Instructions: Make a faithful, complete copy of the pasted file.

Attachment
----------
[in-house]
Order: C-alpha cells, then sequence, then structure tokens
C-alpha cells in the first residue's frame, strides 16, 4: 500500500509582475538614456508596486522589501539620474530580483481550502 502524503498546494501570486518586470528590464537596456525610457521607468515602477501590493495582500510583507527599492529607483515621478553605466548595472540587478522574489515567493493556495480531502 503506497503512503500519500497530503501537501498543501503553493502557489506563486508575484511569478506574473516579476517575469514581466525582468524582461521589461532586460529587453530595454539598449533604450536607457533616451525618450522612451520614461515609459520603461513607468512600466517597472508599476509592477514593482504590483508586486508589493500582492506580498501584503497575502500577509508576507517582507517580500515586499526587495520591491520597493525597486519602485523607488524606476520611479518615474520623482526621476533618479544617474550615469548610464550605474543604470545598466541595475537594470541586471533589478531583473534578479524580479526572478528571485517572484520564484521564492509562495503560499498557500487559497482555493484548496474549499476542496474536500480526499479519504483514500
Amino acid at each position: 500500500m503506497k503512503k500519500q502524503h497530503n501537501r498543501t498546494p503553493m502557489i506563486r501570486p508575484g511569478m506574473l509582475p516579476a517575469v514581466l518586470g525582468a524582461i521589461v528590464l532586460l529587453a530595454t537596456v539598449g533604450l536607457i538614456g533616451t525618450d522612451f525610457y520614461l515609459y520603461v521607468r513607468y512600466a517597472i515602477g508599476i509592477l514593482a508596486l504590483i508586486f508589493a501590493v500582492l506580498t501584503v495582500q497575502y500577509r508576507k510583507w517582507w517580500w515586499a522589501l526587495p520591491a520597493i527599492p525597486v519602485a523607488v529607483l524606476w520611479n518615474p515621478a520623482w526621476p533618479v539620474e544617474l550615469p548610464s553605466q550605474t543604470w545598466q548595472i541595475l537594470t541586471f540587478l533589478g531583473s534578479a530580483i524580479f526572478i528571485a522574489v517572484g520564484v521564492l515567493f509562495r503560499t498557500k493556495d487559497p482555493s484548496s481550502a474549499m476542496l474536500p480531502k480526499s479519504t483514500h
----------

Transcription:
[in-house]
Order: C-alpha cells, then sequence, then structure tokens
C-alpha cells in the first residue's frame, strides 16, 4: 500500500509582475538614456508596486522589501539620474530580483481550502 502524503498546494501570486518586470528590464537596456525610457521607468515602477501590493495582500510583507527599492529607483515621478553605466548595472540587478522574489515567493493556495480531502 503506497503512503500519500497530503501537501498543501503553493502557489506563486508575484511569478506574473516579476517575469514581466525582468524582461521589461532586460529587453530595454539598449533604450536607457533616451525618450522612451520614461515609459520603461513607468512600466517597472508599476509592477514593482504590483508586486508589493500582492506580498501584503497575502500577509508576507517582507517580500515586499526587495520591491520597493525597486519602485523607488524606476520611479518615474520623482526621476533618479544617474550615469548610464550605474543604470545598466541595475537594470541586471533589478531583473534578479524580479526572478528571485517572484520564484521564492509562495503560499498557500487559497482555493484548496474549499476542496474536500480526499479519504483514500
Amino acid at each position: 500500500m503506497k503512503k500519500q502524503h497530503n501537501r498543501t498546494p503553493m502557489i506563486r501570486p508575484g511569478m506574473l509582475p516579476a517575469v514581466l518586470g525582468a524582461i521589461v528590464l532586460l529587453a530595454t537596456v539598449g533604450l536607457i538614456g533616451t525618450d522612451f525610457y520614461l515609459y520603461v521607468r513607468y512600466a517597472i515602477g508599476i509592477l514593482a508596486l504590483i508586486f508589493a501590493v500582492l506580498t501584503v495582500q497575502y500577509r508576507k510583507w517582507w517580500w515586499a522589501l526587495p520591491a520597493i527599492p525597486v519602485a523607488v529607483l524606476w520611479n518615474p515621478a520623482w526621476p533618479v539620474e544617474l550615469p548610464s553605466q550605474t543604470w545598466q548595472i541595475l537594470t541586471f540587478l533589478g531583473s534578479a530580483i524580479f526572478i528571485a522574489v517572484g520564484v521564492l515567493f509562495r503560499t498557500k493556495d487559497p482555493s484548496s481550502a474549499m476542496l474536500p480531502k480526499s479519504t483514500h